Here we will show what Islam is not and how it is refuted by the Quranic Message.
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Dr. Shabbir
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In Iran, Debate Over an Article of Faith


Published: May 18, 2008

TEHRAN — In his three years as president of Iran, Mahmoud Ahmadinejad has been harshly criticized in the West. But he is increasingly drawing fire from Shiite clerics here, who accuse him of using religion to distract attention from his government’s failure to deliver on promises of prosperity and political freedoms.

In a news conference last week, the president lashed out at those who were “insulting and mocking” him about a Shiite belief that he said was based on Islamic teachings.

The tensions surround Imam Mahdi, the 12th and last imam, who the Shiite faithful believe will one day emerge from 1,000 years in hiding to save mankind and bring justice to the world. Tens of thousands of pilgrims go each year to the Jamkaran mosque near Qum, 75 miles south of Tehran, where they believe the imam will one day emerge.

President Ahmadinejad, who came to office in 2005 declaring his intention to “hasten the emergence” of Imam Mahdi, said in a speech broadcast nationally this month that Imam Mahdi supported the day-to-day workings of his government and was helping him in the face of international pressure.

That was too much for senior clerics, who contend they alone are qualified to speak on the topic.

“Mr. Ahmadinejad’s remarks are common beliefs in Shiite Islam, but they were never brought up in politics and for political purposes by a noncleric,” said Farid Moddaressi, a religion reporter in Tehran. “Mr. Ahmadinejad’s views come from a religion which is defined by its clerics, but they believe that he is not a religious authority to make such remarks.”

Mr. Ahmadinejad, who has established a well-financed foundation to prepare the nation for the imam’s return, was stung by the criticism.

“To deny the help of the imam is very bad,” he said in his news conference. “It is very bad to say that the imam will not emerge for another few hundred years; who are you to say that?”

Mr. Ahmadinejad is widely viewed in Iran as a deeply religious man. He has maintained his modest way of life — his 30-year old car, and his simple house in the lower-middle-class neighborhood of eastern Tehran.

“He is an absolute believer in the principles of religion and tries to implement them in his work,” said Mojtaba Samareh Hashemi, a senior adviser to the president. “When he talks about justice, he means a logical, philosophical justice that leads to religion.”

Many here say, however, that Mr. Ahmadinejad may not share all the conservative beliefs of Shiite clerics.

Mr. Ahmadinejad was once shown on television kissing the hand of his childhood teacher, a woman, even though it is deemed inappropriate for Muslims to touch members of the opposite sex to whom they are not married or otherwise related.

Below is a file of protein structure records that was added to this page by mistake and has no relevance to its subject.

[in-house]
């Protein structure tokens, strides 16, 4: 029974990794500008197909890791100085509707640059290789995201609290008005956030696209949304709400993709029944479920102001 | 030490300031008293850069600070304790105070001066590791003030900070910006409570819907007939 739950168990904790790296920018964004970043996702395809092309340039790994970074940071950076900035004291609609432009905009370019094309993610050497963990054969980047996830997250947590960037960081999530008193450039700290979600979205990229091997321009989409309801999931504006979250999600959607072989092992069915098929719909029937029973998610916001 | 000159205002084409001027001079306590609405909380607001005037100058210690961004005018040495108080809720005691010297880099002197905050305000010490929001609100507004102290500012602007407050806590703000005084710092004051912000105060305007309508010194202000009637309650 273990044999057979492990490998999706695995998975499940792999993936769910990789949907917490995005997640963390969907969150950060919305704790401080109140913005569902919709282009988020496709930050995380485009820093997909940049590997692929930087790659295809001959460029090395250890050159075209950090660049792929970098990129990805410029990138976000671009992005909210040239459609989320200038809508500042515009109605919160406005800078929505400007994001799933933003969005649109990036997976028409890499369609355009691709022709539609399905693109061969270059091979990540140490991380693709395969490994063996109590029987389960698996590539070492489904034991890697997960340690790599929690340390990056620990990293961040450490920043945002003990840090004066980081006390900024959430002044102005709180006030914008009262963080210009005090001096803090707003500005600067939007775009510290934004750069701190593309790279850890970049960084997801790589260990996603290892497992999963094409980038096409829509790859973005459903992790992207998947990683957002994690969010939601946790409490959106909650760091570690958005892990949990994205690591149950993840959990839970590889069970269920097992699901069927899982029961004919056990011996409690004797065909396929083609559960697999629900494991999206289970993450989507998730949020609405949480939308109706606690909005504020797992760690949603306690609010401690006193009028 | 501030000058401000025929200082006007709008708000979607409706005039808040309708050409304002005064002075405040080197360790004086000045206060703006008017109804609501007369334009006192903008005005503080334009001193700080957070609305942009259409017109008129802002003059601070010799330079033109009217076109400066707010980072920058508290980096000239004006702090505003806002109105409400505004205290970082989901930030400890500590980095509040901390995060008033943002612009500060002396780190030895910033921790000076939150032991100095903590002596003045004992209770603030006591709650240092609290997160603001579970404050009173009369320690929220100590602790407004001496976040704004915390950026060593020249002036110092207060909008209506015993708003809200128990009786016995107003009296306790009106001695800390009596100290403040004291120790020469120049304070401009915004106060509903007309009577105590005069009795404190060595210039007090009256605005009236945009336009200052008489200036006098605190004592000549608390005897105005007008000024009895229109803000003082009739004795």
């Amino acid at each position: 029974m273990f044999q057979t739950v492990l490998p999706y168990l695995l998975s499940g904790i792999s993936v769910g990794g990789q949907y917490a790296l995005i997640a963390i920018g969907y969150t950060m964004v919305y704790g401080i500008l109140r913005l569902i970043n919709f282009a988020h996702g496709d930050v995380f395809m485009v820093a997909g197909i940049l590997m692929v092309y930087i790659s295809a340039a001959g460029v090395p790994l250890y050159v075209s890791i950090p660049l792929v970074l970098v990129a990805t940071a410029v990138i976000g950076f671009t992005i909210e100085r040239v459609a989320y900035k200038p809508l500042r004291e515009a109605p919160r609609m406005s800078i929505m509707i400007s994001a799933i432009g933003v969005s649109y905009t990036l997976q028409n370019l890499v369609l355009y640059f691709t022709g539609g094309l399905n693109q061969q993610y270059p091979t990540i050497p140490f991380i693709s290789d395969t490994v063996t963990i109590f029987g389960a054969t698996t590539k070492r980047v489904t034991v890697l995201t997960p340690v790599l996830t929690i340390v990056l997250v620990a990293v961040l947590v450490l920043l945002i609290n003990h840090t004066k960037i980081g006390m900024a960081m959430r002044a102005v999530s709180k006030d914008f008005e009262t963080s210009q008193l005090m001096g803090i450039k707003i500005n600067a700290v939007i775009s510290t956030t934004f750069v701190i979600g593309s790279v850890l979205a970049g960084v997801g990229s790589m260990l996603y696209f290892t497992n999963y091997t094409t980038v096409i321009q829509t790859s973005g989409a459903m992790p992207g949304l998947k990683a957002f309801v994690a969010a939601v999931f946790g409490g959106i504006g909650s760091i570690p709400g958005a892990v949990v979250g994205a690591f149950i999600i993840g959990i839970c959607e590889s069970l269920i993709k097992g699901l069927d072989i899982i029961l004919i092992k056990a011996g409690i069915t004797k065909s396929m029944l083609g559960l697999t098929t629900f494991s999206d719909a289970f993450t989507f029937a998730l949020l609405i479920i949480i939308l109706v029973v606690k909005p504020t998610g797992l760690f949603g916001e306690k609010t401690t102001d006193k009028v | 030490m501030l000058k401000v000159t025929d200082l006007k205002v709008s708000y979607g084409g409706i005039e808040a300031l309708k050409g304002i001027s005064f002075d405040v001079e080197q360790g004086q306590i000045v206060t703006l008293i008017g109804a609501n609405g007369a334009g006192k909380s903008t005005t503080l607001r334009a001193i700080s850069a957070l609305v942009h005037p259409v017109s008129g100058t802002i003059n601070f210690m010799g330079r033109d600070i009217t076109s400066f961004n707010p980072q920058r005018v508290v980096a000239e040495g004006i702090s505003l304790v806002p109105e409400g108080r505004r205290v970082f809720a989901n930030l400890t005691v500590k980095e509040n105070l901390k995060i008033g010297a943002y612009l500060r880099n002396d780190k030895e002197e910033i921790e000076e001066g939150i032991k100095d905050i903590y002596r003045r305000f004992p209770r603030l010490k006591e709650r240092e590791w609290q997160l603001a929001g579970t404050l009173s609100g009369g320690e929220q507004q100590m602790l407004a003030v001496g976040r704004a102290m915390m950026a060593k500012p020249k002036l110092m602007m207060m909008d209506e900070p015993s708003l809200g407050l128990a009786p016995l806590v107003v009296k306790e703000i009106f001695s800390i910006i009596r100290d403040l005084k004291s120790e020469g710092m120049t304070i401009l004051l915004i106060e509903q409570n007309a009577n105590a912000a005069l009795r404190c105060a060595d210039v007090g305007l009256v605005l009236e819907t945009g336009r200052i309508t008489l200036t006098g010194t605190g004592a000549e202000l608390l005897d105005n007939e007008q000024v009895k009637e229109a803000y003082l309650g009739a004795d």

He challenged senior clerics in 2006 by defying a ban on women’s going to stadiums to watch men play soccer, but eventually he had to back down.

“He is religious, but he is not traditional,” said Saeed Leylaz, a political commentator in Tehran. “He kisses the hands of women, believes women should be allowed to go into stadiums, and he truly believes that the ground for the coming of Mahdi should be prepared.”

In his speech, which was made last month but not broadcast immediately, Mr. Ahmadinejad said that Imam Mahdi was directing his government’s policies. He said he had the imam’s hidden support when he gave a speech at Columbia University in New York last September and was insulted by the president of the university.

With Imam Mahdi’s support, he said, 500 million people watched him on television. Mr. Ahmadinejad also said the United States had attacked Iraq because it had found out that “the divine hand” — apparently a reference to Imam Mahdi — was going to emerge there.

The escalation of the dispute in recent days seemed to suggest that Mr. Ahmadinejad was challenging Shiite clerics assumed to be the sole interpreters of the faith.

Several of Mr. Ahmadinejad’s critics said that by linking his government to Imam Mahdi, he was trying to deflect criticism of his economic policies, which have led to double-digit inflation.

A senior conservative cleric, Ayatollah Muhammad Reza Mahdavi Kani, warned him last week not to talk about Imam Mahdi and said that even the founder of the 1979 Islamic revolution, Ayatollah Ruhollah Khomeini, did not claim any links with the imam.

Another cleric, Mehdi Karroubi, who ran for president when Mr. Ahmadinejad was elected in 2005, warned that people could lose their faith in Imam Mahdi.

“People would say that if the current situation is his management before his emergence, what would happen after his emergence,” he said, referring to the soaring food prices, the daily newspaper Etemad Melli quoted him as saying.

“We need to talk about realities,” said Mr. Karroubi, who is a former speaker of Parliament. “We should not link everything to religious and hidden issues.”

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